ESA satellite images Manicouagan Crater

Researchers believe the Manicouagan Crater is one of five in a chain of related impacts.

Brooks Hays
The Manicouagan Crater is the most visible crater on Earth, easily spotted from space. Photo by ESA
The Manicouagan Crater is the most visible crater on Earth, easily spotted from space. Photo by ESA

RIVIERE-MOUCHALAGANE, Quebec, Oct. 30 (UPI) -- Earlier this year, the European Space Agency's Sentinel-1A satellite imaged one of the oldest and most visible crater on Earth, the Manicouagan Crater. ESA shared the image online on Friday, October 30.

The circular imprint is located in Quebec and dated at 214 million years old. It was caused by the impact of an asteroid three miles wide. Today, part of the leftover scar is filled with water, forming Manicouagan Lake.


The multi-ring impact structure measures some 62 miles in diameter, making it the sixth largest (by width) confirmed impact crater. The impact's main feature is its 40-mile-wide inner ring, comprising the annular lake and inner island plateau, Rene-Levasseur Island. Over the millions of years since the collision, erosion has greatly augmented the asteroids imprint.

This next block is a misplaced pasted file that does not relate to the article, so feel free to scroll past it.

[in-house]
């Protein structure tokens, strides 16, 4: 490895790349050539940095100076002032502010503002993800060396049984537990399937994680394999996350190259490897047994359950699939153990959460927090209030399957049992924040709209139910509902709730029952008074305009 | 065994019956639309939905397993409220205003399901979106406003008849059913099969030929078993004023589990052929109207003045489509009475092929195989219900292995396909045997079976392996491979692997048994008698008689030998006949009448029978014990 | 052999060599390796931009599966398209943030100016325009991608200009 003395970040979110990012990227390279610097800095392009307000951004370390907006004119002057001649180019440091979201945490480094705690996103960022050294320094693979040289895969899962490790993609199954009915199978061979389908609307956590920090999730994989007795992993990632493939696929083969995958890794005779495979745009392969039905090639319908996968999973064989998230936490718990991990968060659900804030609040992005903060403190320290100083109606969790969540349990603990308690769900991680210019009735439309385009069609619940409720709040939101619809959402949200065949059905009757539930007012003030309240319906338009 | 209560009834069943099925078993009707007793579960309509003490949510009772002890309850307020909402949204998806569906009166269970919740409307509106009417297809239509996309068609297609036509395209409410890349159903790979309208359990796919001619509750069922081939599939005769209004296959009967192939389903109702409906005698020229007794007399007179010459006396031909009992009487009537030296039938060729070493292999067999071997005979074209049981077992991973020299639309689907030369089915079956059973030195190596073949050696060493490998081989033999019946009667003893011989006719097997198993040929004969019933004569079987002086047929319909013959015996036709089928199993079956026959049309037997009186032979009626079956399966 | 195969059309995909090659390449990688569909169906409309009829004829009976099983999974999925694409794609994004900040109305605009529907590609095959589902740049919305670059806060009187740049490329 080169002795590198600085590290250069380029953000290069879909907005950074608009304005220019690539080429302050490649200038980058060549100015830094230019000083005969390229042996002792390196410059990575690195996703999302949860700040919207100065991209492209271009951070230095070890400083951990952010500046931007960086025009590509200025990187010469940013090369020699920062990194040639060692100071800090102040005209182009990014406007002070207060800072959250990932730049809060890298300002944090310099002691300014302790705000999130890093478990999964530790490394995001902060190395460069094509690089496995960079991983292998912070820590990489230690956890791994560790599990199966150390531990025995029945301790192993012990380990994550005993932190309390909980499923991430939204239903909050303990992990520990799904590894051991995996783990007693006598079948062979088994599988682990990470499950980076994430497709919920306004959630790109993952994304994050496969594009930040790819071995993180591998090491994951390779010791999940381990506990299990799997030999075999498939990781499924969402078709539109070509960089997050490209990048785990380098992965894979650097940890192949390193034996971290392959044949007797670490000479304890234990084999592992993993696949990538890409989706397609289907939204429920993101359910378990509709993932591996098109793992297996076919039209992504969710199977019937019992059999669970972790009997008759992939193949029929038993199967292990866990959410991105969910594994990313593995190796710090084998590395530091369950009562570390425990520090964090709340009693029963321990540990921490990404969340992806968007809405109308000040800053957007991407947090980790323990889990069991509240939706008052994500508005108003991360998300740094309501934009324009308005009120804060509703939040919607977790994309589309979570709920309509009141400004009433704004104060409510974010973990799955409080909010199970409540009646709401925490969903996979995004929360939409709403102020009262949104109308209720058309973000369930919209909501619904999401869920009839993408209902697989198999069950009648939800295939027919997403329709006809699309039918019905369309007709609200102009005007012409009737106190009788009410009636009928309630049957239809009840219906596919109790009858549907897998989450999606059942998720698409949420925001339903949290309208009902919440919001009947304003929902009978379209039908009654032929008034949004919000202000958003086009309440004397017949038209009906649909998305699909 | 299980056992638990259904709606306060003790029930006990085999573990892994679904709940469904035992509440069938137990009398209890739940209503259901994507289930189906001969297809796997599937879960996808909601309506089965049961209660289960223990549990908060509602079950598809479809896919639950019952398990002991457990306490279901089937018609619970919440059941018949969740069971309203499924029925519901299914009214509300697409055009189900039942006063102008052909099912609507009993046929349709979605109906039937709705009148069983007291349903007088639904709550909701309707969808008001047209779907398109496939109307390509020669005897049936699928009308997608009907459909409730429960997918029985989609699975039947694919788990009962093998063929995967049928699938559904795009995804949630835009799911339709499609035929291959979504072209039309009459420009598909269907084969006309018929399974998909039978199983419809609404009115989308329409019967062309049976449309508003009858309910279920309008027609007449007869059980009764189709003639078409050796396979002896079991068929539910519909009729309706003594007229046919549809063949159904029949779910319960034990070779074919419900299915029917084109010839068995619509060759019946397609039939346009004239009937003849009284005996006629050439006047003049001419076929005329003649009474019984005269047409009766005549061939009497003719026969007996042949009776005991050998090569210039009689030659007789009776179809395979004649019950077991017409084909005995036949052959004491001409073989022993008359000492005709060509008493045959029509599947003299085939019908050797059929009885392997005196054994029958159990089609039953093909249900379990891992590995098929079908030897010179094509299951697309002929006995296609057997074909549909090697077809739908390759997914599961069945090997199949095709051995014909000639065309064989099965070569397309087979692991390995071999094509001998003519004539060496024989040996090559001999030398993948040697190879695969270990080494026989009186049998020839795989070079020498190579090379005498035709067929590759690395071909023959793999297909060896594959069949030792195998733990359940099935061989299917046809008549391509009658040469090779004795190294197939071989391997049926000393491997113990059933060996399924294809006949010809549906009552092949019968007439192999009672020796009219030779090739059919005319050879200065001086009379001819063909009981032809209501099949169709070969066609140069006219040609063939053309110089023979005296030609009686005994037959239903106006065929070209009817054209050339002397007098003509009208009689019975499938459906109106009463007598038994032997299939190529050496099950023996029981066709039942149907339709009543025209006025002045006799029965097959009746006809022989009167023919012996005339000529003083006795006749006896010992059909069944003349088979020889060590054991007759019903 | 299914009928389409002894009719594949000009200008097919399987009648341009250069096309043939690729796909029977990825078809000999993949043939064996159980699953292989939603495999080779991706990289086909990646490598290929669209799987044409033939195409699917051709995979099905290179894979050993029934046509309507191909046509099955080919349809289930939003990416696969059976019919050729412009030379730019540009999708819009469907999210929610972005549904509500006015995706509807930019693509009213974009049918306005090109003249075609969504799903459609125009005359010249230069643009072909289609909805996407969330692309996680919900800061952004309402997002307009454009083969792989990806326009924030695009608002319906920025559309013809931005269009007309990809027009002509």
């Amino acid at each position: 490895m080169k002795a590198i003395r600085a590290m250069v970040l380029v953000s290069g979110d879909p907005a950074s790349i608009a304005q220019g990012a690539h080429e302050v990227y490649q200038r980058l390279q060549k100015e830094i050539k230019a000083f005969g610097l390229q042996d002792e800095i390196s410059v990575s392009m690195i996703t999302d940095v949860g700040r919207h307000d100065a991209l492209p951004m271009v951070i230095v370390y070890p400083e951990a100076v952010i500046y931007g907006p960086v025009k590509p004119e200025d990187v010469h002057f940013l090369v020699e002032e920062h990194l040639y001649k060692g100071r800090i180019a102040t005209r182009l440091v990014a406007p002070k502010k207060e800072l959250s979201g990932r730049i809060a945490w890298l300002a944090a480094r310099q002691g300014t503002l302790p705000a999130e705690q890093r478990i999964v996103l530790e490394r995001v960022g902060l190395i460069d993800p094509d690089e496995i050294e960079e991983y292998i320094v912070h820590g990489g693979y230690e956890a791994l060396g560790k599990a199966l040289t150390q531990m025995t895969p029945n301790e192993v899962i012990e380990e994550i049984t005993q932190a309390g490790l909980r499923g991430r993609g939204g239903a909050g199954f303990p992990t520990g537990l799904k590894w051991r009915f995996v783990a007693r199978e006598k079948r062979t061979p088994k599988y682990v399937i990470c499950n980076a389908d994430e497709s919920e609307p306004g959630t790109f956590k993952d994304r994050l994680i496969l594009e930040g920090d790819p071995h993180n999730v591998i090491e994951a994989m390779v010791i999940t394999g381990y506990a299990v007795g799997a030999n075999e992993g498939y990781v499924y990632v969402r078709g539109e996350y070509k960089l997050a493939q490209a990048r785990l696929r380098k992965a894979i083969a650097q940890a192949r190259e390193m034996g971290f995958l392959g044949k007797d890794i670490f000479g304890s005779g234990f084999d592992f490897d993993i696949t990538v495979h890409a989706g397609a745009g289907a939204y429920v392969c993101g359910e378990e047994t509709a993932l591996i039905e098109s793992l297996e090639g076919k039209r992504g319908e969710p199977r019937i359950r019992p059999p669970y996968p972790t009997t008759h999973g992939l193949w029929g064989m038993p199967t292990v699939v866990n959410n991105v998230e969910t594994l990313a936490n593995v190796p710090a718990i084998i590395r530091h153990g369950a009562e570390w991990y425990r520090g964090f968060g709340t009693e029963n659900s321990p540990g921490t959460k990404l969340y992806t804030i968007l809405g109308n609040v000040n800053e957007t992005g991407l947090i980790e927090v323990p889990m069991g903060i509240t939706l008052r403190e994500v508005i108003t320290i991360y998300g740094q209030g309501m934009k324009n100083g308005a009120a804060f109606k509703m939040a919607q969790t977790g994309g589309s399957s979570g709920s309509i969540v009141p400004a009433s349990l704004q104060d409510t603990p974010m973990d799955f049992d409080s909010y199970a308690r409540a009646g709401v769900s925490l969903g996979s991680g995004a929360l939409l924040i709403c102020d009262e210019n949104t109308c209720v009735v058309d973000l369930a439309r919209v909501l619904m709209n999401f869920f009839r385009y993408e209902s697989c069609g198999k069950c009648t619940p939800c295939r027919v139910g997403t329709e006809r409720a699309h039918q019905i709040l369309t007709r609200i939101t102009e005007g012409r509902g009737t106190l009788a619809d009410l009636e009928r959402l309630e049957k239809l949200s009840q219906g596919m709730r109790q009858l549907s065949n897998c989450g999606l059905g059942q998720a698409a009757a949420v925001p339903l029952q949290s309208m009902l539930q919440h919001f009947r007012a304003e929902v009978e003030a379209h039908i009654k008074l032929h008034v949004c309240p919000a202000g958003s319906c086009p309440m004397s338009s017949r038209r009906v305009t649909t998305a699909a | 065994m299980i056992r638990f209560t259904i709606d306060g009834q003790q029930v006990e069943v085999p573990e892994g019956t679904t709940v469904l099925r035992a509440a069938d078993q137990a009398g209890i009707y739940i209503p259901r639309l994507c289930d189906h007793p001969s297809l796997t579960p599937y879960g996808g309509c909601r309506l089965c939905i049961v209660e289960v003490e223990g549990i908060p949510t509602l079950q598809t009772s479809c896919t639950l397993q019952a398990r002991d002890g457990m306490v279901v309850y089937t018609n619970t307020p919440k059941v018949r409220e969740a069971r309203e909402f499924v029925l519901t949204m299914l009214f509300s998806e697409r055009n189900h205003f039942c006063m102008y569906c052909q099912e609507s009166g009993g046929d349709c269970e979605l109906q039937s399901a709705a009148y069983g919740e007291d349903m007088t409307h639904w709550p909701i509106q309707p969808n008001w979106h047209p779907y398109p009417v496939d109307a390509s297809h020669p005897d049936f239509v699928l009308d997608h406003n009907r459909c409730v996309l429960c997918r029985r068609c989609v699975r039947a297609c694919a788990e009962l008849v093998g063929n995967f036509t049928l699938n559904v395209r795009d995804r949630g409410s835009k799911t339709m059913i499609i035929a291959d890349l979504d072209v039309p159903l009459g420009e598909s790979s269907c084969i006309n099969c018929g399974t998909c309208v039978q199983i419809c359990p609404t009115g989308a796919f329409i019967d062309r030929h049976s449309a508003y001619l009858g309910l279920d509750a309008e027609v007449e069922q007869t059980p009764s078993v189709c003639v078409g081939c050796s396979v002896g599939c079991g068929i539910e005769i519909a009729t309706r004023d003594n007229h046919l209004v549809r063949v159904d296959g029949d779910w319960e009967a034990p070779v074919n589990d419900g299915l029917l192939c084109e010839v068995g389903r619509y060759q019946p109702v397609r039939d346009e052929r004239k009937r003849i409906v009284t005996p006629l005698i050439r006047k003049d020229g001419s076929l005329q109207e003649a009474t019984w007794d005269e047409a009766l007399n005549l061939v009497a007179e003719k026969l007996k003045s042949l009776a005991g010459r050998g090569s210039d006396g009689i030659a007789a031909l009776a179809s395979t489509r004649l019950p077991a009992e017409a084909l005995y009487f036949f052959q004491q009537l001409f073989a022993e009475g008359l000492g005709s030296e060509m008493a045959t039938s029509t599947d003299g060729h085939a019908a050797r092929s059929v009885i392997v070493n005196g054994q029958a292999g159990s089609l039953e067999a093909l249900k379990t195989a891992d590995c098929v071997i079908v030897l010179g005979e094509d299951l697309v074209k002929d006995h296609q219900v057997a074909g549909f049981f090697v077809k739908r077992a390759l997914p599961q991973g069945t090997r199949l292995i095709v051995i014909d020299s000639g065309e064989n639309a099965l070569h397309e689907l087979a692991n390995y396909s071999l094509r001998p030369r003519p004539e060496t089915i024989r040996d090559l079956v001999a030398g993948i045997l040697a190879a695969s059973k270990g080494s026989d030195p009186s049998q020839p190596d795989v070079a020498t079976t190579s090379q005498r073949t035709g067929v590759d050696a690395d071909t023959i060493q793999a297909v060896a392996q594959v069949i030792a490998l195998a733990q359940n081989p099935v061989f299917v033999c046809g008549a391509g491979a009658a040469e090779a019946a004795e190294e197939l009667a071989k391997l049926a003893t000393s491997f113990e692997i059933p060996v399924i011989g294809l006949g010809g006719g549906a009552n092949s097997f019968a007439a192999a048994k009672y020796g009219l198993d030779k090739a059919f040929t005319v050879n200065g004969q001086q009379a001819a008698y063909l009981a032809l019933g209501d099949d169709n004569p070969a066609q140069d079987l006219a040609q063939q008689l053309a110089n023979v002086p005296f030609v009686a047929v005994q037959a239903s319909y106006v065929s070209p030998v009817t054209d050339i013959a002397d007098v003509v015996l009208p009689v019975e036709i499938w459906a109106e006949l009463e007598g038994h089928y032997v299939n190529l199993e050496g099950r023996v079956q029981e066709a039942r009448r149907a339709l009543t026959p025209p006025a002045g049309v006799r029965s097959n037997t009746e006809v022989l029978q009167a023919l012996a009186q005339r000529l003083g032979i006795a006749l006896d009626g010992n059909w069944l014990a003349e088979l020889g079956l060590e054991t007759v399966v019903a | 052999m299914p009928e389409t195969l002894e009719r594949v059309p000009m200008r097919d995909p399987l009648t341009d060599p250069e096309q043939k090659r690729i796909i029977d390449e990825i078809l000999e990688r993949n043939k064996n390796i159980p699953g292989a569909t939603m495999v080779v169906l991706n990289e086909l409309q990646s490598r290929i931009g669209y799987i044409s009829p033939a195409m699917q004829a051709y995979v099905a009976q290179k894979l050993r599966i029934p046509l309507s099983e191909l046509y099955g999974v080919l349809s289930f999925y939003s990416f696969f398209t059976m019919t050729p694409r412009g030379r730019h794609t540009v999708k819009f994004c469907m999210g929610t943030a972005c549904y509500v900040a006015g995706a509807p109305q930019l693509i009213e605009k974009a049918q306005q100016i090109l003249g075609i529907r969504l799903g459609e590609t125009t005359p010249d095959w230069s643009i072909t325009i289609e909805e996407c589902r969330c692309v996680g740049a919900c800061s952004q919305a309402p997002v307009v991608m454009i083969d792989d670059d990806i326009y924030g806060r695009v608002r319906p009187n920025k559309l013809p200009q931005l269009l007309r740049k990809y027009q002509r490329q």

Researchers believe the crater is one of several associated impact sites. In a 1998 study, scientists proffered that a single asteroid, broken into pieces during its descent through the Earth's atmosphere, created a chain of impacts: France's Rochechouart crater, Manitoba's Saint Martin crater, Ukraine's Obolon' crater and North Dakota's Red Wing crater.

Laser argon dating puts them all at the same age, and analysis of plate tectonics suggests they were once geologically aligned.


Sentinel-1A is a weather satellite which uses bursts of radar to image the landscape and atmosphere. Artificial color was added by ESA scientists. The polar orbiting satellite was launched in 2014.

Editor's note: An earlier version of this story incorrectly stated that Manicouagan Crater is the oldest visible crater on Earth. It is among the oldest.

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